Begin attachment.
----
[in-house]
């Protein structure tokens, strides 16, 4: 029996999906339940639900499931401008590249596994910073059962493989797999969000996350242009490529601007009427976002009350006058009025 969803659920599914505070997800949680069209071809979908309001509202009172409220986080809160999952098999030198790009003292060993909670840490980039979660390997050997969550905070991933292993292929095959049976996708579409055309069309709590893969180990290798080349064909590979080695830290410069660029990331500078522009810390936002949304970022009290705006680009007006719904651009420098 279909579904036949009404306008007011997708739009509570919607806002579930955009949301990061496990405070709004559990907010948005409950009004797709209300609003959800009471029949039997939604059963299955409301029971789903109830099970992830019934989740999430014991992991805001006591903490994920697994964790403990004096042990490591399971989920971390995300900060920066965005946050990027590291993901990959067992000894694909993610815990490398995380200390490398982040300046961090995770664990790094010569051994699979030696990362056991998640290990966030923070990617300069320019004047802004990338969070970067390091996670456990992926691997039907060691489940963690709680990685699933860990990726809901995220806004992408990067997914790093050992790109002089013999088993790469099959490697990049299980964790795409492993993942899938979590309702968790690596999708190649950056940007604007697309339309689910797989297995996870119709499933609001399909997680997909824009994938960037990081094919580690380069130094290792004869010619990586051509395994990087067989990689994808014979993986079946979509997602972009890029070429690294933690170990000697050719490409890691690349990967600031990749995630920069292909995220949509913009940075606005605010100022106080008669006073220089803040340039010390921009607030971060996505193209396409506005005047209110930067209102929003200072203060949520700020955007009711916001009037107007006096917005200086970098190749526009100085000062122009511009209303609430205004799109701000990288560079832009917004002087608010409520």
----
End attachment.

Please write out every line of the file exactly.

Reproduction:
[in-house]
């Protein structure tokens, strides 16, 4: 029996999906339940639900499931401008590249596994910073059962493989797999969000996350242009490529601007009427976002009350006058009025 969803659920599914505070997800949680069209071809979908309001509202009172409220986080809160999952098999030198790009003292060993909670840490980039979660390997050997969550905070991933292993292929095959049976996708579409055309069309709590893969180990290798080349064909590979080695830290410069660029990331500078522009810390936002949304970022009290705006680009007006719904651009420098 279909579904036949009404306008007011997708739009509570919607806002579930955009949301990061496990405070709004559990907010948005409950009004797709209300609003959800009471029949039997939604059963299955409301029971789903109830099970992830019934989740999430014991992991805001006591903490994920697994964790403990004096042990490591399971989920971390995300900060920066965005946050990027590291993901990959067992000894694909993610815990490398995380200390490398982040300046961090995770664990790094010569051994699979030696990362056991998640290990966030923070990617300069320019004047802004990338969070970067390091996670456990992926691997039907060691489940963690709680990685699933860990990726809901995220806004992408990067997914790093050992790109002089013999088993790469099959490697990049299980964790795409492993993942899938979590309702968790690596999708190649950056940007604007697309339309689910797989297995996870119709499933609001399909997680997909824009994938960037990081094919580690380069130094290792004869010619990586051509395994990087067989990689994808014979993986079946979509997602972009890029070429690294933690170990000697050719490409890691690349990967600031990749995630920069292909995220949509913009940075606005605010100022106080008669006073220089803040340039010390921009607030971060996505193209396409506005005047209110930067209102929003200072203060949520700020955007009711916001009037107007006096917005200086970098190749526009100085000062122009511009209303609430205004799109701000990288560079832009917004002087608010409520």